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Specific Latent Heat

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Specific Latent Heat Revision

Specific Heat Capacity and Specific Latent Heat

If a system is heated and increases in temperature, the amount it increases by depends on the mass, material and energy input of the system. This section will look at the definitions and equations you need to know for specific heat capacity and specific latent heat.

Specific Heat Capacity

The temperature increase of a heated system depends on the mass, the specific heat capacity of the material and the thermal energy input into the system. This is given by the following equation:

\textcolor{aa57ff}{\Delta E = m c \Delta \theta}

  • \textcolor{aa57ff}{\Delta E} is the change in thermal energy in joules \left(\text{J}\right).
  • \textcolor{aa57ff}{m} is the mass in kilograms \left(\text{kg}\right).
  • \textcolor{aa57ff}{c} is the specific heat capacity in Joules per kilogram per degree Celsius \left( \text{J/kg°C} \right).

The specific heat capacity \textcolor{aa57ff}{c} , is the amount of energy needed to increase the temperature of \text{1 kg} of the substance by \text{1°C} .

Different substances have different values of \textcolor{aa57ff}{c} . For example, water has a specific heat capacity of \text{4200 J/kg°C} and aluminium has a specific heat capacity of \text{900 J/kg°C} . Therefore more energy is required to increase the temperature of water (as long as the masses are the same).

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Latent Heat

When a change of state happens, energy is required. This energy required to change the state of a substance is called the latent heat.

When a change of state involving heating occurs, such as boiling or melting, this energy supplied to the system increases the internal energy. The substance changes state only and does not change in temperature. This is because the energy is being used to break apart the bonds between particles in the substance, and is not increasing the temperature.

When a change of state involving cooling occurs, such as condensation or freezing, the system decreases in internal energy. This is because energy is being released to make bonds between the particles. Again, the latent heat does not change the temperature, it only changes the state.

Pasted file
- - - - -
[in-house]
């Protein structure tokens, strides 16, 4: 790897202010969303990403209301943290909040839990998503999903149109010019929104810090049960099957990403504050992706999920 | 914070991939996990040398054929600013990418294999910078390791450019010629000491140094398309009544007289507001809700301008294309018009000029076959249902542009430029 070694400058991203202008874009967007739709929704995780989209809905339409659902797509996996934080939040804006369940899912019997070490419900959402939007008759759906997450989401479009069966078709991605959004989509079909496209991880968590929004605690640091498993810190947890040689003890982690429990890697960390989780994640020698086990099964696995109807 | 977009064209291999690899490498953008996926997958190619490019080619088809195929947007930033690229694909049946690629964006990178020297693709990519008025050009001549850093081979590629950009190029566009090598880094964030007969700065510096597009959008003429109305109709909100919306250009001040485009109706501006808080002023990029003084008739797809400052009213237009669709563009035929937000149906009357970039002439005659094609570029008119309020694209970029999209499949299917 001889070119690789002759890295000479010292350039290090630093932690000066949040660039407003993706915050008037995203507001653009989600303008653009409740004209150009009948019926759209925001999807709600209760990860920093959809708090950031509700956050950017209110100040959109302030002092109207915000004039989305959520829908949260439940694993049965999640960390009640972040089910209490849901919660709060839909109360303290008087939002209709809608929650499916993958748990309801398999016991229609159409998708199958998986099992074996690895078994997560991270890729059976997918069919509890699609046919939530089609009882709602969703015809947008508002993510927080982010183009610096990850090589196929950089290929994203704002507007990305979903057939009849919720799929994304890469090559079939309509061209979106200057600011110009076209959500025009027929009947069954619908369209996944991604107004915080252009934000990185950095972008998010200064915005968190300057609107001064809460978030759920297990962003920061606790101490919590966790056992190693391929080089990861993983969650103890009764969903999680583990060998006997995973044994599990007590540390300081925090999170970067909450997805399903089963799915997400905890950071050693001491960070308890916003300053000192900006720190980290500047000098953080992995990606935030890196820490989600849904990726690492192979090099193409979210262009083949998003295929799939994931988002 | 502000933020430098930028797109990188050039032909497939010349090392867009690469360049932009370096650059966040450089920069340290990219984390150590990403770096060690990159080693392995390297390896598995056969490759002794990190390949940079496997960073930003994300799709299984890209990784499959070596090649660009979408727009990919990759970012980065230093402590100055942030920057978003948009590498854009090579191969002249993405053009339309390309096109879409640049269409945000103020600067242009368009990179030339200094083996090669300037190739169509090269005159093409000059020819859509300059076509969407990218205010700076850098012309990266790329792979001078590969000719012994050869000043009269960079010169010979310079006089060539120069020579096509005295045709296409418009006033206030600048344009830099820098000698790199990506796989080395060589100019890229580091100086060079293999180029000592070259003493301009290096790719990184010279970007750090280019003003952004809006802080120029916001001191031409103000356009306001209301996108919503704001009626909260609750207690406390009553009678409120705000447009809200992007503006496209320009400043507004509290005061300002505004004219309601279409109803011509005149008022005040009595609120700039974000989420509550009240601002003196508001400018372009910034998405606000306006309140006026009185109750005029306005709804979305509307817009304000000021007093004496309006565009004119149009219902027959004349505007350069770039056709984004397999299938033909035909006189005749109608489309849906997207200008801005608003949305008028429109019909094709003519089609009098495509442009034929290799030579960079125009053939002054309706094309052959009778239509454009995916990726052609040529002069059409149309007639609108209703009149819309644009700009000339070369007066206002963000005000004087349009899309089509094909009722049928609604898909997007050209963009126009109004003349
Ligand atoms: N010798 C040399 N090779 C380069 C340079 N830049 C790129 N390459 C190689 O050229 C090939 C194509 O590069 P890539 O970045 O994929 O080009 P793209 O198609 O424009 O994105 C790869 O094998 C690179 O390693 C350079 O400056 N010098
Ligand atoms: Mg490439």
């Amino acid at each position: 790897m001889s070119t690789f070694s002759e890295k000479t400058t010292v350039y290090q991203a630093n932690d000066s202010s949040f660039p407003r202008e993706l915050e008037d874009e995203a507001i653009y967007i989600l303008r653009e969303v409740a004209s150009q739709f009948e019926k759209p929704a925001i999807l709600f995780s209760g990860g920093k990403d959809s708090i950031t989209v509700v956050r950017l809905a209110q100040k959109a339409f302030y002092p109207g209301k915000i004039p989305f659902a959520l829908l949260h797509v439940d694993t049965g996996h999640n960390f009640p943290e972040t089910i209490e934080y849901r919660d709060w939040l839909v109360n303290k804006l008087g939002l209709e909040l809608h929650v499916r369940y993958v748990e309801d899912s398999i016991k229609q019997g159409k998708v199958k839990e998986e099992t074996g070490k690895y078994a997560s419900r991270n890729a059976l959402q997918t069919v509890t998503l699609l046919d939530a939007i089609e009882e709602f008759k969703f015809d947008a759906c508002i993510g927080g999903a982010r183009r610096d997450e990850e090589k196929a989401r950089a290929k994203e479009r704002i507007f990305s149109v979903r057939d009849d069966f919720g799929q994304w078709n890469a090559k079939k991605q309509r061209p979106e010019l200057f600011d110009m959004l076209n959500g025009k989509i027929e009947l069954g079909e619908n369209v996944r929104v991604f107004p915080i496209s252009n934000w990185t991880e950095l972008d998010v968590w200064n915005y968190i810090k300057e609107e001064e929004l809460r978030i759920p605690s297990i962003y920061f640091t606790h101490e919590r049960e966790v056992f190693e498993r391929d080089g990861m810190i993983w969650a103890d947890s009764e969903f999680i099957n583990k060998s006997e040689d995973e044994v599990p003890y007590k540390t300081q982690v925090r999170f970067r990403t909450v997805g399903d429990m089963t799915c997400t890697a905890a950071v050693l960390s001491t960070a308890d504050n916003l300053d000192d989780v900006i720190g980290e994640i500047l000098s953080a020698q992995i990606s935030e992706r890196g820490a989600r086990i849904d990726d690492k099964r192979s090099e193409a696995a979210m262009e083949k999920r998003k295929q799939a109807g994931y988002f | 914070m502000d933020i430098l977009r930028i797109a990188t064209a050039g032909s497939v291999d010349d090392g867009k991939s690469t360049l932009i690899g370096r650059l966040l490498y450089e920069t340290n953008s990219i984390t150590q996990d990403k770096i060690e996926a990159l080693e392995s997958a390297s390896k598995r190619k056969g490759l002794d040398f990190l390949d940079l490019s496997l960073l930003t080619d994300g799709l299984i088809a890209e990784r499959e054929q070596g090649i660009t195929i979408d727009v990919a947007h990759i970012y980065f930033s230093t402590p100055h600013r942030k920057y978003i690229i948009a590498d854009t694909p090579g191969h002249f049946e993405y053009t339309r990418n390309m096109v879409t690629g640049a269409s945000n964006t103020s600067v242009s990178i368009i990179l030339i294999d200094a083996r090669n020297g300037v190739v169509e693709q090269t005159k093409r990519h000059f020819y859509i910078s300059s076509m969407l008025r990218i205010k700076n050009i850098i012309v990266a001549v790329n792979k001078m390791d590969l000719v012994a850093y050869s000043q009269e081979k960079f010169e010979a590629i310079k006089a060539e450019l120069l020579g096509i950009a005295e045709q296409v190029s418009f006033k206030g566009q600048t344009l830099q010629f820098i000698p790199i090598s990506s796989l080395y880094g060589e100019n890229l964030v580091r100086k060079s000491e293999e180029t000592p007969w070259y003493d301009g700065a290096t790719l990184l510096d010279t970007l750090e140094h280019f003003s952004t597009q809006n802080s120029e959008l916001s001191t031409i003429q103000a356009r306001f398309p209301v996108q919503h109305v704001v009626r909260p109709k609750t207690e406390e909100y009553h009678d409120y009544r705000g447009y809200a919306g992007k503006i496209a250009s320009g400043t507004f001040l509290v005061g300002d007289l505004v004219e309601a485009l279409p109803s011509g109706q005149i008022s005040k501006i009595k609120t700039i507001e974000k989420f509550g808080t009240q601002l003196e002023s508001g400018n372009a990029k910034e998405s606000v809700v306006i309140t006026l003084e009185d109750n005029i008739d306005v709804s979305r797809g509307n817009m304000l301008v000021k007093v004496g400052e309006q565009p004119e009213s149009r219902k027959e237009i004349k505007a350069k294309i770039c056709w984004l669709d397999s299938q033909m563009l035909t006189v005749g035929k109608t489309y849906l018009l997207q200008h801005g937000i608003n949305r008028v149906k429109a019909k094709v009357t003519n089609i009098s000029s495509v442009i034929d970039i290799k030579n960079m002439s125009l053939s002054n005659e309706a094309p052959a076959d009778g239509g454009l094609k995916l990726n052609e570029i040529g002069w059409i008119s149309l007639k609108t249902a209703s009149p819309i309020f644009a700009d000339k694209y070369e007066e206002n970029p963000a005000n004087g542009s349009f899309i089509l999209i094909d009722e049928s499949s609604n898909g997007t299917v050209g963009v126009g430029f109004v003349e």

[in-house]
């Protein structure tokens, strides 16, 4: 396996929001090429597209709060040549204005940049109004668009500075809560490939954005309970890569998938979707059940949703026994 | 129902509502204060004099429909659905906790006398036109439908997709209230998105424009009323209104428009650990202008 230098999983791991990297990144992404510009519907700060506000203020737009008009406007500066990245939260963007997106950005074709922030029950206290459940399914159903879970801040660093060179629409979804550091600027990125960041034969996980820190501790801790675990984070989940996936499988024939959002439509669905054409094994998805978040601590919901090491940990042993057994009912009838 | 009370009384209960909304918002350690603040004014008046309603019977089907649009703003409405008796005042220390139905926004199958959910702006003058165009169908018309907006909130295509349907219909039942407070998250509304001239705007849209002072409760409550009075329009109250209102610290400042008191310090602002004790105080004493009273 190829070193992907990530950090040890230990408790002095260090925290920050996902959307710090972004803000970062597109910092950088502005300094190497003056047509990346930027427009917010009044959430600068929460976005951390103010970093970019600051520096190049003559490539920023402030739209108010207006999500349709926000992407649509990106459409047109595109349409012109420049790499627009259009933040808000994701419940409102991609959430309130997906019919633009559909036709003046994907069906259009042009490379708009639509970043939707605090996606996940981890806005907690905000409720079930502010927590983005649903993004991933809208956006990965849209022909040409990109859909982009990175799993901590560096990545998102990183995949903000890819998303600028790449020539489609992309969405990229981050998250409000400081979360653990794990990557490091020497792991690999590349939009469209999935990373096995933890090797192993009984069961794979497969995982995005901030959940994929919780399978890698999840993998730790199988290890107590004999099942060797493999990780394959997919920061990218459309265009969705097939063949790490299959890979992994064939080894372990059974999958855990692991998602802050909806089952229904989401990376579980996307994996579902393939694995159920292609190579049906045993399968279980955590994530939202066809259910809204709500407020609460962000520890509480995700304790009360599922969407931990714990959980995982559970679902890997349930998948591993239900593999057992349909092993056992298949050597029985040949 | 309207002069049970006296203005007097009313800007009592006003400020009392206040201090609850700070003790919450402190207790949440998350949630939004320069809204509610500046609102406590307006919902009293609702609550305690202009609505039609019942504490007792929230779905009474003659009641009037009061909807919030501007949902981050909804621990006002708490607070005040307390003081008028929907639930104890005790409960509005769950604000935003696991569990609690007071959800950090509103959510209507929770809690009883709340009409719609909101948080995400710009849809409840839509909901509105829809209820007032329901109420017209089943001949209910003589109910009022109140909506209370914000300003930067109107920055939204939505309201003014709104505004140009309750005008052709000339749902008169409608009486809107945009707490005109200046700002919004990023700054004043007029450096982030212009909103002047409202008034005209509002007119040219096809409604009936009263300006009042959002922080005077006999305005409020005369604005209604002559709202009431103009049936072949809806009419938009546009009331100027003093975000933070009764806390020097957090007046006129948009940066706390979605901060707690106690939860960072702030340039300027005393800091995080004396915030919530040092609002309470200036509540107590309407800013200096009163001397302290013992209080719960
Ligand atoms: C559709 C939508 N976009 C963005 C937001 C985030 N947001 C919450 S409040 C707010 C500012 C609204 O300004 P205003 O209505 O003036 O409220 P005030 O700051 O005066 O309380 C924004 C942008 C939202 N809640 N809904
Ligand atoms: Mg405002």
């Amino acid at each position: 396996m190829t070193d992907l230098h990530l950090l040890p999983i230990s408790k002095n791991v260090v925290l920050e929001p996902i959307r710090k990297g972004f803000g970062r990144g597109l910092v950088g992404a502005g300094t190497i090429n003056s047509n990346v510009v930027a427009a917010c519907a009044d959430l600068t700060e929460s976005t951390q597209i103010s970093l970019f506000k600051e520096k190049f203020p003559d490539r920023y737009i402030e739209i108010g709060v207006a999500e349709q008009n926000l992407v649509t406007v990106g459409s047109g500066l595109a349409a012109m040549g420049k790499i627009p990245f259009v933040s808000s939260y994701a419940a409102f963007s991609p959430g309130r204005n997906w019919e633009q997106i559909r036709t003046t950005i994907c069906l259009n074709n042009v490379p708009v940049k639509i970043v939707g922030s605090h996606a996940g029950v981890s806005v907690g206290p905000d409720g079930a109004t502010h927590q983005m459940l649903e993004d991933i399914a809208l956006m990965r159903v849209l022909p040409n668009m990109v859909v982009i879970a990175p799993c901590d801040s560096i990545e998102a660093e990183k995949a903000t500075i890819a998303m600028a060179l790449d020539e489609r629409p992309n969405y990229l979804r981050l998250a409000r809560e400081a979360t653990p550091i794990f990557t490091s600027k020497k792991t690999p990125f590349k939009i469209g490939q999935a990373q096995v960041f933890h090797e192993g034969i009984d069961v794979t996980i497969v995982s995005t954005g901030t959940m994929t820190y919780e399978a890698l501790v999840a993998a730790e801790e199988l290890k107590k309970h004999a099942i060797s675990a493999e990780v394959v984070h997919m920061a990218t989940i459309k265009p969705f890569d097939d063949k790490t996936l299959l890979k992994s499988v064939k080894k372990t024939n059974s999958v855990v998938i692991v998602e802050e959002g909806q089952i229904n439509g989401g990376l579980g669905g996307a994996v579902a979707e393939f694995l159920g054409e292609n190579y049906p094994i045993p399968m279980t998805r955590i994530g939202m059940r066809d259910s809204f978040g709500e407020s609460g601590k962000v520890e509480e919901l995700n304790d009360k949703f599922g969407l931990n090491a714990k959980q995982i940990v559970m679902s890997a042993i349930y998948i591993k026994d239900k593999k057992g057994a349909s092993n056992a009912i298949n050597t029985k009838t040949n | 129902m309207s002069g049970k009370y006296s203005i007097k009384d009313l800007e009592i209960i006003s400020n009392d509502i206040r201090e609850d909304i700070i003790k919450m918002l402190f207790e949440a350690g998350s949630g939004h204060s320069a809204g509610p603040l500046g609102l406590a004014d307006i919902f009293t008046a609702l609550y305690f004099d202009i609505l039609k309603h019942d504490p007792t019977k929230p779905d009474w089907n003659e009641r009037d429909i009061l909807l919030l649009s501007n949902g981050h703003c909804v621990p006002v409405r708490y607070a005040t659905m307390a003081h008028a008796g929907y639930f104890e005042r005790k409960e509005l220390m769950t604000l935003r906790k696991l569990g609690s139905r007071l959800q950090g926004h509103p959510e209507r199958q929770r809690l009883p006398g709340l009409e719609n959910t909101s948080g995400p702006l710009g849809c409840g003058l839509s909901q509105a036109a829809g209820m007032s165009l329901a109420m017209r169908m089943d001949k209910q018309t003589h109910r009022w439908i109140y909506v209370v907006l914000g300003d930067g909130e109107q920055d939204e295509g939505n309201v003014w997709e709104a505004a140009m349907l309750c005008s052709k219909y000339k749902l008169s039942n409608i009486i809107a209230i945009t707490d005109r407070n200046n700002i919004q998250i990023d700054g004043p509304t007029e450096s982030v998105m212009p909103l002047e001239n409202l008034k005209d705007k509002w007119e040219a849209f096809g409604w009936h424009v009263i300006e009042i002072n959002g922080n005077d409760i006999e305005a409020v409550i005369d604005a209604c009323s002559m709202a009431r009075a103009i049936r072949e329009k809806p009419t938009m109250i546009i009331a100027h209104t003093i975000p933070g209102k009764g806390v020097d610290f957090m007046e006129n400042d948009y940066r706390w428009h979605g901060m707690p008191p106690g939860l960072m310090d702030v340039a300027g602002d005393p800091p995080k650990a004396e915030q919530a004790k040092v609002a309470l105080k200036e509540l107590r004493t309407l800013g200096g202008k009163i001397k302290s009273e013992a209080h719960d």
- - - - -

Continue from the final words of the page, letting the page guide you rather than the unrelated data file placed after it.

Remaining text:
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Specific Latent Heat

Specific Latent Heat is the energy required to change the state of \text{1 kg }of of a substance. The formula is:

\textcolor{00bfa8}{E = m L}

  • \textcolor{00bfa8}{E} is the energy needed or released in Joules \left(\text{J}\right).
  • \textcolor{00bfa8}{m} is the mass of the substance in kilograms \left(\text{kg}\right).
  • \textcolor{00bfa8}{L} is the specific latent heat of a substance in Joules per kilogram \left(\text{J/kg}\right).

Specific latent heat has different names for different changes of state.

Specific latent heat of fusion – the specific latent heat for a change from a solid to a liquid.

Specific latent heat of vaporisation – the specific latent heat for a change from a liquid to a vapour (gas).

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Heating and Cooling graphs

The process of a substance changing state or increasing in temperature can be shown in a heating or cooling graph

 

The graph on the right is a heating graph.  As the substance is heated over time, the temperature increases. However, notice the flat sections of the graph. This is where the substance is changing state.

As mentioned, when changing state, latent heat is involved and hence the temperature stays constant. The internal energy increases because there is an energy input into the system, but no energy is used to raise the temperature.

 

The graph on the right is a cooling graph.  As the substance is cooled over time, the temperature decreases. The flat sections again show where the substance is changing state at a constant temperature. The internal energy decreases because energy is being released during cooling.

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Specific Latent Heat Example Questions

Latent heat is the energy required (or released) during a change of state of a substance.

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Change in temperature = \bold{100°C - 25°C = 75°C}

  \Delta E = m c \Delta \theta

\bold{\Delta E = 0.7 \times 4200 \times (75)}

\bold{\Delta E = 220500} \: \textbf{J}

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E = m L

\bold{E = 7 \times 3340}

\bold{E = 23380 \: \textbf{kJ}}

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It is a cooling graph.

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